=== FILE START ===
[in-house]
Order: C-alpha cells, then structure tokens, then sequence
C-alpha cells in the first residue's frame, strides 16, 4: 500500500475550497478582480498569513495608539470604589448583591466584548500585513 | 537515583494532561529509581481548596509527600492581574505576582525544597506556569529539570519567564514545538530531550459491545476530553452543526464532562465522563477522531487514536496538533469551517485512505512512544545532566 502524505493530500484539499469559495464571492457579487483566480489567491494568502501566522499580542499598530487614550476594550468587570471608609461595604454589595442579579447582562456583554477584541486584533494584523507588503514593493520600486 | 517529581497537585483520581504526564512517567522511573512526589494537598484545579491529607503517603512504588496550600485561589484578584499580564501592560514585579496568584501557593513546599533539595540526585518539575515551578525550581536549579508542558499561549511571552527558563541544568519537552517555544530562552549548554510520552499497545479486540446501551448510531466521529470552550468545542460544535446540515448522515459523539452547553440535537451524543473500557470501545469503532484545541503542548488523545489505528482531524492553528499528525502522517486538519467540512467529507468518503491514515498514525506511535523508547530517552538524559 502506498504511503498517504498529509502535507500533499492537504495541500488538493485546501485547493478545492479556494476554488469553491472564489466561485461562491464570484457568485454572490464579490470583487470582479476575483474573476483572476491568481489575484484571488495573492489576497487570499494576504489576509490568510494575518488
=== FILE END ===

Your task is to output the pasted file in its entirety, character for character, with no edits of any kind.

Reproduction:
[in-house]
Order: C-alpha cells, then structure tokens, then sequence
C-alpha cells in the first residue's frame, strides 16, 4: 500500500475550497478582480498569513495608539470604589448583591466584548500585513 | 537515583494532561529509581481548596509527600492581574505576582525544597506556569529539570519567564514545538530531550459491545476530553452543526464532562465522563477522531487514536496538533469551517485512505512512544545532566 502524505493530500484539499469559495464571492457579487483566480489567491494568502501566522499580542499598530487614550476594550468587570471608609461595604454589595442579579447582562456583554477584541486584533494584523507588503514593493520600486 | 517529581497537585483520581504526564512517567522511573512526589494537598484545579491529607503517603512504588496550600485561589484578584499580564501592560514585579496568584501557593513546599533539595540526585518539575515551578525550581536549579508542558499561549511571552527558563541544568519537552517555544530562552549548554510520552499497545479486540446501551448510531466521529470552550468545542460544535446540515448522515459523539452547553440535537451524543473500557470501545469503532484545541503542548488523545489505528482531524492553528499528525502522517486538519467540512467529507468518503491514515498514525506511535523508547530517552538524559 502506498504511503498517504498529509502535507500533499492537504495541500488538493485546501485547493478545492479556494476554488469553491472564489466561485461562491464570484457568485454572490464579490470583487470582479476575483474573476483572476491568481489575484484571488495573492489576497487570499494576504489576509490568510494575518488